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10 Tips for Optimizing the Return on Professional Development

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To get the most out of your limited professional development (PD) and training budget, consider these 10 tips:

SELECTING THE EVENTS

  1. Talk with your supervisor to ensure the trainings you identify align with your individual and departmental goals. Make sure that PD is a recurring item in your supervisory discussions.
     
  2. Rather than go to the same meeting every year, vary the events you attend. Trainings that have clearly stated outcomes and focus on practical information will give you more return on your investment.
     
  3. Can you attend with a colleague? Attending with a team can help you build momentum on your priority initiatives.
     

AT THE EVENT

  1. While at the conference, be an active participant in your own learning: Rather than passively attending the sessions, ask questions and share experiences and lessons learned from your own institution. Participants at a conference can often learn as much from each other as from the speakers. Also, be intentional about networking with your peers, developing relationships outside the meeting room.
     
  2. Before leaving the conference, identify your next steps. What are 1-2 actions you can commit to? Make sure to identify steps that are neither too big nor too small. For example, "changing the culture of my division" is too big and complex of a goal. Conversely, simply "sharing information with peers" may be too small of a goal, as that step will probably not be enough to initiate progress. Look for realistic steps that can make a real and measurable difference. Identify a "thought partner" to work with, and create a plan of action together. In your plan, include:

    How much time will you need to complete these steps?
    What resources will you need?


    What could go wrong?
    Which allies on campus can be helpful to you?

    If you’re both willing, schedule a phone call with your thought partner in the next 2-4 weeks to check in on your progress.

ON THE WAY HOME

  1. Use the plane or train ride home to prepare an informal presentation or some informal remarks to distill the most critical ideas from the event and their implications. Review, separately, both immediate actions you can take and ideas to consider over the long term.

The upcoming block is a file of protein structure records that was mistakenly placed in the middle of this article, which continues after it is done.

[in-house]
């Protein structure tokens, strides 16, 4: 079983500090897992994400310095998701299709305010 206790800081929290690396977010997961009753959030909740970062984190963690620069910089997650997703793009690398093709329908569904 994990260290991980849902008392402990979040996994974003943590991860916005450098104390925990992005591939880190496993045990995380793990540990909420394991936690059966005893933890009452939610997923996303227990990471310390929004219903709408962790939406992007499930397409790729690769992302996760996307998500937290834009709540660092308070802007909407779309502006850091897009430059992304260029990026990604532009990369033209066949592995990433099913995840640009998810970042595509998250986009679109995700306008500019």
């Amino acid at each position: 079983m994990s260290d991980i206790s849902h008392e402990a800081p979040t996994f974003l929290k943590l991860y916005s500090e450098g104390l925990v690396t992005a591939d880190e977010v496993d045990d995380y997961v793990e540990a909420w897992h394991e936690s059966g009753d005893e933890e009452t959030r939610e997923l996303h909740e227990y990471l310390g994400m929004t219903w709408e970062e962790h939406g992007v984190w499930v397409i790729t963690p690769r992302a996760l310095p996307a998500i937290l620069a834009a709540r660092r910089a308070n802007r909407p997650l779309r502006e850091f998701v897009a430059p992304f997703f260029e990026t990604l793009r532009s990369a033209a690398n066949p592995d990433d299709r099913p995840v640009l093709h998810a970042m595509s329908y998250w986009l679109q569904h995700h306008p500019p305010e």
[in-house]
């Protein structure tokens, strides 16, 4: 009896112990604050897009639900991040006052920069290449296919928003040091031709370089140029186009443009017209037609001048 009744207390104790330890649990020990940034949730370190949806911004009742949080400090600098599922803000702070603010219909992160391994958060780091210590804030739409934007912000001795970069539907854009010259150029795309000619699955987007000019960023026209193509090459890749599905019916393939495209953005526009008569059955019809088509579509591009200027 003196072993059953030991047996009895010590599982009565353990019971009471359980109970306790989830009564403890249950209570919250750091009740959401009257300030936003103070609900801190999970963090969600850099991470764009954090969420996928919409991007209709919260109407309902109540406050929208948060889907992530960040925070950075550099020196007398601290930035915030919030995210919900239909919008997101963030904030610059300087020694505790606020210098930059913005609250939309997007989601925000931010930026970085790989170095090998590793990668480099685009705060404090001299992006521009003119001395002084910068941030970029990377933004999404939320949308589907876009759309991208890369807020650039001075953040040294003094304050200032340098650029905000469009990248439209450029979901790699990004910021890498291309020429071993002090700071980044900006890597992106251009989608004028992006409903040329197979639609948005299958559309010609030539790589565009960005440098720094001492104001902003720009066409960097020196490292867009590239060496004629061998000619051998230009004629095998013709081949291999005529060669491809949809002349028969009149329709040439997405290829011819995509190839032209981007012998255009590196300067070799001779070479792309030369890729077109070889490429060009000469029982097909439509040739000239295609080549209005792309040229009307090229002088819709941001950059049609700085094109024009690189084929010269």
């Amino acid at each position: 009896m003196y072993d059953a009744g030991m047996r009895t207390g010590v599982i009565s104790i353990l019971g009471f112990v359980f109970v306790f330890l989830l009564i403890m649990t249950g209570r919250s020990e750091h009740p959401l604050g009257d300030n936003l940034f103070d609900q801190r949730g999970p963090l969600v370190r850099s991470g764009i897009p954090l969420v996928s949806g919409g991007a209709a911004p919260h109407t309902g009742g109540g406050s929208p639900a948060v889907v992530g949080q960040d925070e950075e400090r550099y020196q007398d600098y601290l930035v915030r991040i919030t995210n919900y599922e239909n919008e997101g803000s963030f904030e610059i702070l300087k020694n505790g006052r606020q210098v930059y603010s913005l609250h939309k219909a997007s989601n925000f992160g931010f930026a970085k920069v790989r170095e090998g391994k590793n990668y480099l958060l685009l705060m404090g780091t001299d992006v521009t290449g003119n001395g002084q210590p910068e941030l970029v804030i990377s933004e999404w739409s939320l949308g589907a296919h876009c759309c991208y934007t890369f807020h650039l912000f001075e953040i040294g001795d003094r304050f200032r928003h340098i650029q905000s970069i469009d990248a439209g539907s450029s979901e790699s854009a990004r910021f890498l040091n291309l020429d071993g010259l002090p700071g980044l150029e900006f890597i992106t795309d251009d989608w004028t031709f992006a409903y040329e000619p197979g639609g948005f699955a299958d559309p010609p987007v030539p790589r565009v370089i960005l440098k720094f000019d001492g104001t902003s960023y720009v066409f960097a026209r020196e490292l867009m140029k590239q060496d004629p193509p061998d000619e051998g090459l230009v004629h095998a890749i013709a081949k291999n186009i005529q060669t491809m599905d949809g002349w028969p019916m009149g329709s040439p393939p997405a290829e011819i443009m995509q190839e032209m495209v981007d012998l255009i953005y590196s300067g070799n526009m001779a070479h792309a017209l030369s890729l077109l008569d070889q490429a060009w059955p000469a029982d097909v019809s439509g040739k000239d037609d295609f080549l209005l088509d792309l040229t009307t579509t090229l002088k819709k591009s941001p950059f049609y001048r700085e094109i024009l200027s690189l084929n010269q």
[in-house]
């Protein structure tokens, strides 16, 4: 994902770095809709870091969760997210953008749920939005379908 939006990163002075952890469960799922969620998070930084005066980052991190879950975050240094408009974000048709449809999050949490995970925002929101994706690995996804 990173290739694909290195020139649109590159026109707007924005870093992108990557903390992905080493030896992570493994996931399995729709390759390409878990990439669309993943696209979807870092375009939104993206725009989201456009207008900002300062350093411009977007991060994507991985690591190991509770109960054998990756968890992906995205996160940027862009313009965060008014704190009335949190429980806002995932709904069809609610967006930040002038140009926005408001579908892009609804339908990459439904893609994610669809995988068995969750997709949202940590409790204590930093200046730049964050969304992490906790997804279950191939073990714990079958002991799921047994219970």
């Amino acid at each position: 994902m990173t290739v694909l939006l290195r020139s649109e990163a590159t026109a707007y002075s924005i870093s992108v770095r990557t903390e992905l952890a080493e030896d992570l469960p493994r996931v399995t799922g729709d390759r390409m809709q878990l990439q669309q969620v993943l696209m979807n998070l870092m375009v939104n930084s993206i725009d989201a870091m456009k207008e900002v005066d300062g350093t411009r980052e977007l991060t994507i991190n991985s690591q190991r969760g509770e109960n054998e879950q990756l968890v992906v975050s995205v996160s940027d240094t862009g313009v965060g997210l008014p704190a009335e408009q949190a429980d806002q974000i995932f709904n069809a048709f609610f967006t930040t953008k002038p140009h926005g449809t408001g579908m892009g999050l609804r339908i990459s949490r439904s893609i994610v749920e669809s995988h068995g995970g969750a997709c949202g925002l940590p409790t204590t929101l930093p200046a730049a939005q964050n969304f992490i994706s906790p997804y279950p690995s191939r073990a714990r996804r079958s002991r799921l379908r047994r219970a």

BACK ON CAMPUS

  1. Share your informal remarks with your supervisor to gather his/her input and ideas, and then prepare a formal presentation to share your most important ideas with your colleagues.
     
  2. Beyond just a formal presentation, save your conference workbook and other resources from the event, and share these with your colleagues. You could share some reading or an instructional video that you found especially useful.
     
  3. Carve out one hour in the week after the event to review all the business cards you collected and the attendee list from the event. Who should you stay in contact with? Similarly, stay connected with the speakers at the event who resonated with you. Saying thank you or sharing a resource is a great way to ensure the connection stays alive.
     
  4. Build momentum immediately around your action steps or the new skills you learned at the event. Improve those new skills by practicing; don’t let yourself lose them in the midst of a return to your day-to-day tasks.

We hope these tips will prove useful at your conferences this year! Learn more about how some institutions are leveraging professional development in our reportThe State of Professional Development in Higher Education." Read the full report here.

Check out an AI Conference

AI conferences are unique because they are informed by our research on professional development and are designed to facilitate the kind of planning and action discussed in this article. Play the video below to hear from our participants, and if you're interested, take a look at our upcoming offerings.

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About the Authors

Amit Mrig, President and CEO

Amit co-founded Academic Impressions in 2002 to provide research, publishing, and training on issues that directly impact the sustainability of higher education. Under his direction, AI has published hundreds of articles and papers, interactive training programs, and topical and timely webcasts, serving over 50,000 academic and administrative leaders across 3,500 colleges and universities.

Amit leads and manages AI’s research, programming, and publications on higher ed leadership development. Many of AI’s research and thought leadership papers have been authored by Amit, including The Other Higher Ed Bubble, Small but Mighty: 4 Small Colleges Thriving in a Disruptive Environment, General Education Reform: Unseen Opportunities, and Meeting the Challenge of Program Prioritization.

Amit has consulted with dozens of higher ed leaders, cabinet members, and board members—discussing current challenges and practical solutions while helping to identify which issues they can address to best impact change at their institution. Amit is a frequent contributor to Forbes, discussing issues in higher education. He also serves as an active board member of The Challenge Foundation, an organization helping low-income students successfully earn a college degree.